The United Nations’ Security Council will not allow social leaders to contradict President Ivan Duque on Colombia’s peace process.
The Security Council will meet in New York on Tuesday for its quarterly session on the implementation of a 2016 peace deal with now-defunct guerrilla group FARC.
These sessions have always been attended by Colombia’s foreign minister to represent the State and a social leader to represent civil society.
This time, only Duque will address the UN ambassadors.
The ambassador of the United Kingdom, who presides the Security Council, for some reason agreed to make sure that nobody can contradict the president.
The decision is controversial because of the Duque’s alleged non-compliance with the peace deal and a resurgence of violence in Colombia.
A few months away from the end of his term, he could give the final blow to the cause he has been advancing for four years: that of shattering peace while pretending to defend it.
Journalist Laura Gil
UN Secretary General Antonio Guterres expressed his concern last week over the “deteriorating security” of former FARC members of whom at least 315 have been assassinated.
In his latest report on the peace process, the UN chief additionally claimed that armed conflict has intensified, which mainly affects the people who won’t be allowed to speak in New York.
From 1 January to 15 March, the Office for the Coordination of Humanitarian Affairs registered 13,821 persons forcibly displaced and 48,331 confined. In Chocó department alone, more than 42,000 people, mostly from indigenous and Afro-Colombian communities, have been confined. The Office of the United Nations High Commissioner for Human Rights (OHCHR) received information on 25 large-scale killings, 4 of which have been verified (resulting in 12 male victims, including 3 indigenous victims), 20 are still under verification and 1 was inconclusive or not verifiable.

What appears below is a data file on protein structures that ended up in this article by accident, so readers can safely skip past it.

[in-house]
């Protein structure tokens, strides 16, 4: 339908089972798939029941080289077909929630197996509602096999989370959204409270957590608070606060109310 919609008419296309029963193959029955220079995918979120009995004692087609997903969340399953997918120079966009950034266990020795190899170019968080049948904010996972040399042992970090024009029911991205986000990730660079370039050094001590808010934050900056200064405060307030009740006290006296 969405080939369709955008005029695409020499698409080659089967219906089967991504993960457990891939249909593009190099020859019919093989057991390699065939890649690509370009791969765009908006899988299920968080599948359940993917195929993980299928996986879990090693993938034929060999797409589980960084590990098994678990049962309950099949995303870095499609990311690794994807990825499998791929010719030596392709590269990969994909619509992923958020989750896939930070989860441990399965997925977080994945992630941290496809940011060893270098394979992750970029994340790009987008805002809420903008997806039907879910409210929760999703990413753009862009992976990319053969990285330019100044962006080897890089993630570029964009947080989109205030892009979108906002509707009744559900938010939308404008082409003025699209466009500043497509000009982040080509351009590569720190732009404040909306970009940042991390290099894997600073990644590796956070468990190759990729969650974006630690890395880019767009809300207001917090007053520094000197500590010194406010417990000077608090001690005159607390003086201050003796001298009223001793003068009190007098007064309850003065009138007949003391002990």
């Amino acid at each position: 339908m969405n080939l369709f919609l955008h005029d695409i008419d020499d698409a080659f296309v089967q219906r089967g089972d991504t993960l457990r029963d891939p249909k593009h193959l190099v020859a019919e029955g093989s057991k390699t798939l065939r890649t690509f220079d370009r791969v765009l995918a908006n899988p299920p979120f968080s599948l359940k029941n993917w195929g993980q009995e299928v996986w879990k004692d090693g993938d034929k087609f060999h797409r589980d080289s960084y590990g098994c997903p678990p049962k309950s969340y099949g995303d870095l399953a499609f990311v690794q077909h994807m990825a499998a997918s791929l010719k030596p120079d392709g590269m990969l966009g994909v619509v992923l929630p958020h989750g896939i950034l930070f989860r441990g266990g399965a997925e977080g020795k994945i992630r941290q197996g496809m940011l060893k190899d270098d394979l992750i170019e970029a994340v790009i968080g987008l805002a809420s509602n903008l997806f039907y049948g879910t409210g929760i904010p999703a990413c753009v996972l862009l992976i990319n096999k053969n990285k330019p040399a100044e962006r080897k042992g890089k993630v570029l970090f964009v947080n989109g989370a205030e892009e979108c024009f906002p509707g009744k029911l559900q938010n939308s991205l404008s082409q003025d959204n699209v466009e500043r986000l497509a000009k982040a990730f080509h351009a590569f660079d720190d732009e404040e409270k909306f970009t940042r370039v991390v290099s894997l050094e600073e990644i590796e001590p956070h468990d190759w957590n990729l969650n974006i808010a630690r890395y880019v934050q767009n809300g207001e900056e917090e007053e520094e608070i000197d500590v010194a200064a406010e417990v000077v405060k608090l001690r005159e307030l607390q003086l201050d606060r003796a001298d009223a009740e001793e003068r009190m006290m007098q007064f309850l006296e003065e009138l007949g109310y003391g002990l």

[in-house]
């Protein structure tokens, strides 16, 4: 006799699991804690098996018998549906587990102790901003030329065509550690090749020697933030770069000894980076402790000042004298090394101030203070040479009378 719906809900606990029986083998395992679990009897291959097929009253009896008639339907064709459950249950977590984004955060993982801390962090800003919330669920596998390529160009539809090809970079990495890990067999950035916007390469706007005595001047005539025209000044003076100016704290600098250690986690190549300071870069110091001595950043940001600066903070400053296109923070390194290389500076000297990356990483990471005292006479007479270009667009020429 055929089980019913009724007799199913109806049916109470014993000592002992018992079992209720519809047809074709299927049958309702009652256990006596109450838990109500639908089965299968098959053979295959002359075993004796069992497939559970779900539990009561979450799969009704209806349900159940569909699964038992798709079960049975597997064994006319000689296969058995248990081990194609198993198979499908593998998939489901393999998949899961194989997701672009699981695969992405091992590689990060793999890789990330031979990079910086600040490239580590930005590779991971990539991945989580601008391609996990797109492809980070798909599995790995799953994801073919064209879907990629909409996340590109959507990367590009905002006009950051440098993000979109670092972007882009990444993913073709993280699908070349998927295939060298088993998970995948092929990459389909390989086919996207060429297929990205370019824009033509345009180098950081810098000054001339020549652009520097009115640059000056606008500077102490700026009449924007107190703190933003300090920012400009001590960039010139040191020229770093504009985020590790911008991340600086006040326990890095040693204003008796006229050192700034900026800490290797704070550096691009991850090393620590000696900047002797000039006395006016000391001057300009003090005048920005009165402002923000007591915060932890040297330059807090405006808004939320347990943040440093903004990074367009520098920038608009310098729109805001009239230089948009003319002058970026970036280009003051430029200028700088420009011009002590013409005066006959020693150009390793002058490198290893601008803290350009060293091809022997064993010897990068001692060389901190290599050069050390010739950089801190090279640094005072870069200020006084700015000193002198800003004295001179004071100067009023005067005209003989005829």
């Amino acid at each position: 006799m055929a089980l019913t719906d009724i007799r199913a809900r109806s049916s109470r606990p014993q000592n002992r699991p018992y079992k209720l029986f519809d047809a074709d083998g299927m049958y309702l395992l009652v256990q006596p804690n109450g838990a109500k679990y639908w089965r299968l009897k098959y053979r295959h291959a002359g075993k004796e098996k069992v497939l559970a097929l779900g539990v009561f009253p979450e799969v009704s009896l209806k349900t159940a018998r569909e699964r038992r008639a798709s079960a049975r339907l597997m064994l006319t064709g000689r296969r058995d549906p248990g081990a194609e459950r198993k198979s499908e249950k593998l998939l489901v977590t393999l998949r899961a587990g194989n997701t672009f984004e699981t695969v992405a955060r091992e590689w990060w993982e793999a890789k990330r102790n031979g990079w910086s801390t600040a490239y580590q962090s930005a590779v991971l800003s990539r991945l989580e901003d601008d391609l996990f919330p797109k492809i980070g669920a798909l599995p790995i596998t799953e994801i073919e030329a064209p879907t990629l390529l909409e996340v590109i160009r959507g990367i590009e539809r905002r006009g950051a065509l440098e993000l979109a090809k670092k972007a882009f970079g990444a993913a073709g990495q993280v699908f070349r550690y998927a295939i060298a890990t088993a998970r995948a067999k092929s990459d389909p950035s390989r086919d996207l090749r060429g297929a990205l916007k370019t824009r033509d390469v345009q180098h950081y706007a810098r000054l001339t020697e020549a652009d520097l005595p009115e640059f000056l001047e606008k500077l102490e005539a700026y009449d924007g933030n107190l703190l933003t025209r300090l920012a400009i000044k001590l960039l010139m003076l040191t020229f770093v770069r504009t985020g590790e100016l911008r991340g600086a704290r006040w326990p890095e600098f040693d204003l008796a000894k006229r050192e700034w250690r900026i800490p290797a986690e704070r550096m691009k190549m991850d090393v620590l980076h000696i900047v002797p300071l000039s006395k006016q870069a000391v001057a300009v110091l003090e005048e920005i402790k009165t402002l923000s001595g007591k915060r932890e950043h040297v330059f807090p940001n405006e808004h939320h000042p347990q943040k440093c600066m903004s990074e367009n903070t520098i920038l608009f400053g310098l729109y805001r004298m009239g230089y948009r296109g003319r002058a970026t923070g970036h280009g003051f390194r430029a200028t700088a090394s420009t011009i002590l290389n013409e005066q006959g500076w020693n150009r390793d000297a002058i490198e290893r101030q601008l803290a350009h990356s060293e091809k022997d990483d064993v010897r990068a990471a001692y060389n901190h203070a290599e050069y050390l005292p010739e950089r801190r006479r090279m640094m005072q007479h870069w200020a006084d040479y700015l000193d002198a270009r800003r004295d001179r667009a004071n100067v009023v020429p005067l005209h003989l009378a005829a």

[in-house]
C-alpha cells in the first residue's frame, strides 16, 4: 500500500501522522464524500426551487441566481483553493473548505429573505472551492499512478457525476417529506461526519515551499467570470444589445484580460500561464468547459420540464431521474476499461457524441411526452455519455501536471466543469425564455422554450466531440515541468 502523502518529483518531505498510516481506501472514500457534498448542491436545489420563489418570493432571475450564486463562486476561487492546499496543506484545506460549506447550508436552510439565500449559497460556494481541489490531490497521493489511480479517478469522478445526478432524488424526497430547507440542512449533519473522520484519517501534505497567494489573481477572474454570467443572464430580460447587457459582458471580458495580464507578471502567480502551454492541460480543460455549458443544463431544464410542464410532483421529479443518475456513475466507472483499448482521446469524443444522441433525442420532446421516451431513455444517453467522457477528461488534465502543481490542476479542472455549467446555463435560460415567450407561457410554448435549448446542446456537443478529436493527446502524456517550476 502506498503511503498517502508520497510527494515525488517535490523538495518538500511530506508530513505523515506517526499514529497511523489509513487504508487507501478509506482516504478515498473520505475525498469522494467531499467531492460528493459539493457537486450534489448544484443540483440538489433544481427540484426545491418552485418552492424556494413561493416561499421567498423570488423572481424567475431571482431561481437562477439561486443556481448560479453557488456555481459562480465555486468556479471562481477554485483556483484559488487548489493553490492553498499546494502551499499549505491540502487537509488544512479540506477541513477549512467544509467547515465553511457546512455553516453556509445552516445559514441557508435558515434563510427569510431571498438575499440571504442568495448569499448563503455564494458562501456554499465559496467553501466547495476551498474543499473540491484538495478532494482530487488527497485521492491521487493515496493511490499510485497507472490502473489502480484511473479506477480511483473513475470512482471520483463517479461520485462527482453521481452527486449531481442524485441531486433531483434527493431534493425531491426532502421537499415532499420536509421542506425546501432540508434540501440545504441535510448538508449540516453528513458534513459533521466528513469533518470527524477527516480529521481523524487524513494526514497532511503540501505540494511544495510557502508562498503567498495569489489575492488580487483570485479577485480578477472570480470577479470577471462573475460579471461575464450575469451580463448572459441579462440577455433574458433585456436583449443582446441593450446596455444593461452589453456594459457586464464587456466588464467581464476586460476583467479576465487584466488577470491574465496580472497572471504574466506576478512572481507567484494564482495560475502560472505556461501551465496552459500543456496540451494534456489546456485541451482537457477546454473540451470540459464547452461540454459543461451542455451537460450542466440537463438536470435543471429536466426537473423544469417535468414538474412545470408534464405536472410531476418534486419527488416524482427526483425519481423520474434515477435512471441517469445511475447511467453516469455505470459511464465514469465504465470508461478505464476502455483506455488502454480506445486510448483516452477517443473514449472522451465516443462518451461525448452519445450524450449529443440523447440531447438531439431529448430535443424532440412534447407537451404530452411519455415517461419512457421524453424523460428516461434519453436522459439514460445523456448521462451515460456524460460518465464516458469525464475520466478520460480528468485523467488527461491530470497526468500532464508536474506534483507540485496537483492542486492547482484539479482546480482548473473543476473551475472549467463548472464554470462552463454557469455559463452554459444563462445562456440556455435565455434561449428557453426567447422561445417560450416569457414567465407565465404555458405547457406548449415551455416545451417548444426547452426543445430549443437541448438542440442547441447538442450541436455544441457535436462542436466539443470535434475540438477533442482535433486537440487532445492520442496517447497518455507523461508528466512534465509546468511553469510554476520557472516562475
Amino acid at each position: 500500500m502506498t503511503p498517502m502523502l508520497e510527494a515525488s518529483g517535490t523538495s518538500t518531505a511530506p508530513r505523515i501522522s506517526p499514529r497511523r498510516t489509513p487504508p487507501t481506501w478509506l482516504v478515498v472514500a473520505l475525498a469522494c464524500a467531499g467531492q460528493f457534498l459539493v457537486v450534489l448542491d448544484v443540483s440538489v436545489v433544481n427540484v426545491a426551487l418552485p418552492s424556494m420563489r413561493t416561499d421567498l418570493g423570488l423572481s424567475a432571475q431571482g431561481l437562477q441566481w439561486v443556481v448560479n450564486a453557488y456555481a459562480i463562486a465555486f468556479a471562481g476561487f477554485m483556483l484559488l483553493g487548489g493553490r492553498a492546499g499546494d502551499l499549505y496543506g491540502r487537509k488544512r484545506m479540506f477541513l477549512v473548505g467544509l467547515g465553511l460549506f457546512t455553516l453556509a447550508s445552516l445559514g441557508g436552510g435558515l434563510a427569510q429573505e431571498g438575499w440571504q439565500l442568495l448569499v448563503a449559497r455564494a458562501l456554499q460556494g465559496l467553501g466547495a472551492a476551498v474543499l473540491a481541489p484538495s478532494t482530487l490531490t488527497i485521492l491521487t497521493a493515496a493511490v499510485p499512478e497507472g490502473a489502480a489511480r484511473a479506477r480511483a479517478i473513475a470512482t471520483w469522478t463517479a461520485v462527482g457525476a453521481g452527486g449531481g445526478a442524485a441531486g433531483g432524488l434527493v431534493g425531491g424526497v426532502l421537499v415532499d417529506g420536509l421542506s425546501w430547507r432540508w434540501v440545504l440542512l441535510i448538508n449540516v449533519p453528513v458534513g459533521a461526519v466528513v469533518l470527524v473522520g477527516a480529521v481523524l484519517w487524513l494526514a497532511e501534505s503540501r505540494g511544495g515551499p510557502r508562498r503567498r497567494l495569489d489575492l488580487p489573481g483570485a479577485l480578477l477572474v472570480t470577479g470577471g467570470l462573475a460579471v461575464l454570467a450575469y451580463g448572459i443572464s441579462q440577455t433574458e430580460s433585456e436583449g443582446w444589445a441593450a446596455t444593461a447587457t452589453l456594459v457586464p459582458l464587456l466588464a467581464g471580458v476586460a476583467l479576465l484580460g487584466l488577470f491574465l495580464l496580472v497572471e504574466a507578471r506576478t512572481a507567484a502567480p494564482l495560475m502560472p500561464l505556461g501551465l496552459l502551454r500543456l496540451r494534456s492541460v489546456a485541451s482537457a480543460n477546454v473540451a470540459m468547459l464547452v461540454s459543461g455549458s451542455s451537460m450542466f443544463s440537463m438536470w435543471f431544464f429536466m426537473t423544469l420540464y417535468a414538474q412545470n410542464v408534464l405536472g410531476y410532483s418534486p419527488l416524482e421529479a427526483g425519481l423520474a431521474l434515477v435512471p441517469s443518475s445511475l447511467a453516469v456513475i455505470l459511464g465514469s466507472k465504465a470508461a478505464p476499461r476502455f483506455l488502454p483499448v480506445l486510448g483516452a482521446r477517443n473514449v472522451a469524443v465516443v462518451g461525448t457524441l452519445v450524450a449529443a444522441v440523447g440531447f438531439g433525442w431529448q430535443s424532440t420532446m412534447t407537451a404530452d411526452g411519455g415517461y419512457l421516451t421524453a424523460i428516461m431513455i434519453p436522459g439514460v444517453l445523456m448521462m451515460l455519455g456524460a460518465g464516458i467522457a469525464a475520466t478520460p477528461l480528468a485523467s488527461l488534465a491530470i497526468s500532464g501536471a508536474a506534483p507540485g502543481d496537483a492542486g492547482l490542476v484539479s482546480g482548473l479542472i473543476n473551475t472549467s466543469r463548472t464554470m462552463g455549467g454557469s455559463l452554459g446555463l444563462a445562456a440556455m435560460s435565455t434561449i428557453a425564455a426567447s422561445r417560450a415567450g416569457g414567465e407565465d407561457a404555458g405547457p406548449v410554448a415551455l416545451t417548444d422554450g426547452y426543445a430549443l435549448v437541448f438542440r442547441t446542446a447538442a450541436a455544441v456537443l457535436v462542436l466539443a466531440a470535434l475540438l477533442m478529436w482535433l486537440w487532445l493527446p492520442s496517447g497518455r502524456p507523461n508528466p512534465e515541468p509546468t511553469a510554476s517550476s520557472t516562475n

UN mission in Colombia
Contrary to evidence, Duque has consistently claimed that his “Peace with Legality” policy successfully implemented the peace deal.
The president released a book in January in which the president claimed that “we have laid solid foundations to secure peace that the future generations deserve.”
The Constitutional Court ruled in January that the government was in violation of the constitution because of its persistent failure to prevent the mass killing of former FARC members.
Social organizations that were banned from Tuesday’s Security Council meeting have consistently accused the government of failing to comply with the peace deal.
Duque’s alleged non-compliance would violate the UN resolution that ordered the Colombian government to implement the peace deal as promised by former President Juan Manuel Santos.